What is the mg/dL in diabetic ketoacidosis (DKA)

greater than 350mg/dL

58

What are 2 problems of DKA

dehydration
acidosis

59

describe the process of DKA

not enough insulin signals body that glucose is need so liver secrets glycogen but the cells still cant get the glucose so the liver metabolize fat which releases ketones (high acid) which get into the urine. The glucose and ketone attract water that goes into the urine and causes dehydrstion

60

what other symptoms can occur from DKS?

electrolyte imbalances that lead to cardiac disturbances

61

is there an early onset with DKA

No it takes several days to occur

62

factors that cause hyperglycemia is a DKA patient

1.suffering from infection that upset inulin/glucose balance.
2. inadequate dose of insulin
3. taking medication such as Dilantin or steroids
4. surgery, trauma, pregnancy ot heart attack
5. increased carb or sugar intake

63

What are the signs and symptoms of

Polyuria
polyphagia
polydipsia
nausea/vomiting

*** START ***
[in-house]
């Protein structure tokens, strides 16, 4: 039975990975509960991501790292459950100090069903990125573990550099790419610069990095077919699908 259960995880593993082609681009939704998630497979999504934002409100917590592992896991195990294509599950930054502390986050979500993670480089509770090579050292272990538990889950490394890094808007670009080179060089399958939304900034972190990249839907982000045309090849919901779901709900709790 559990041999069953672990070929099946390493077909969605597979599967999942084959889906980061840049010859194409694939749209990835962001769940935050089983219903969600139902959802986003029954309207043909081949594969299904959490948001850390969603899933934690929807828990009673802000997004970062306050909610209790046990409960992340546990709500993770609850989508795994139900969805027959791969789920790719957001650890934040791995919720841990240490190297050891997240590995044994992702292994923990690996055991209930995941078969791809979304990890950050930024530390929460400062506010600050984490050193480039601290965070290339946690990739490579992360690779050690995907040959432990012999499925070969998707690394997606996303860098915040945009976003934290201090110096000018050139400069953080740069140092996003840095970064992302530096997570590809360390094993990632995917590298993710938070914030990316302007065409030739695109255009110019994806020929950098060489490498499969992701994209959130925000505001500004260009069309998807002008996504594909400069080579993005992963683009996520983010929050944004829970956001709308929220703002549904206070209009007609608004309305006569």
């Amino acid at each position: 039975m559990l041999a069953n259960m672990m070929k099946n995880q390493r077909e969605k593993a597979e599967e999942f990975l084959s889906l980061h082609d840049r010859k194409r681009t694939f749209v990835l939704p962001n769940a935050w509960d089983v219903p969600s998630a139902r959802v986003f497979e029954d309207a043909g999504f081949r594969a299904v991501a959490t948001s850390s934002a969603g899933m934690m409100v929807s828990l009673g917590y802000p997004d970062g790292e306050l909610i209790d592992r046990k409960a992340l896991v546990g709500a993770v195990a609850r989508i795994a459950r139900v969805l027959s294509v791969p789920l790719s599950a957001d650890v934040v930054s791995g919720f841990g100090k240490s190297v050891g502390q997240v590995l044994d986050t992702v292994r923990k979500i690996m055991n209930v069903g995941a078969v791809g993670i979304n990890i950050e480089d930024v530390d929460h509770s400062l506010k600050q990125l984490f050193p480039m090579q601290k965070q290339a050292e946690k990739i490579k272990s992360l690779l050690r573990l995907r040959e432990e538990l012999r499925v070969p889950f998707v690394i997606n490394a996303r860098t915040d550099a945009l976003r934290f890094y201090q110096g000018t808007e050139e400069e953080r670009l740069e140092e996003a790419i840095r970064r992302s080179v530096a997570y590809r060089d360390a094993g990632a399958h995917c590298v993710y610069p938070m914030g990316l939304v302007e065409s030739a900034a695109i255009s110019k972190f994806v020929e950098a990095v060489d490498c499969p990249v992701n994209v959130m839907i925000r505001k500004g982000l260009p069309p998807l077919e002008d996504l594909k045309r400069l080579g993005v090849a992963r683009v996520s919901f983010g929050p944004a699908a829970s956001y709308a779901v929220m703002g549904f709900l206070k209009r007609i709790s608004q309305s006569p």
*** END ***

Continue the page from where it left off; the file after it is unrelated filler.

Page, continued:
poor skin turgor
tachycardia
rapid deep respirations
fruity breath
BGL greater than 350
Muscle cramps
abdominal pain ( common in children)
warm dry skin
altered mental status
coma (late stage)

64

is poor turgor useful to determine DKA in elderly patients? Why

NO because poor skin turgor in elderly is caused by the normal loss of skin elasticity

65

In DKA patient is their alerted mental status caused by the lack of glucose reaching the brain?

No its caused by dehydration, fluid shift, and acidosis

66

What is Kussmaul respiration

deep, rapid breathing usually as compensation for a metabolic acidosis, especially that seen with Diabetic Ketoacidosis - as a result of too much sugar in the blood
Note that at onset, it is shallow and as metabolic acidosis develops, it becomes deep and rapid. This is commonly seen in patient facing imminent death due to multiple organ failure particularly the kidneys secondary to hyperglycemia.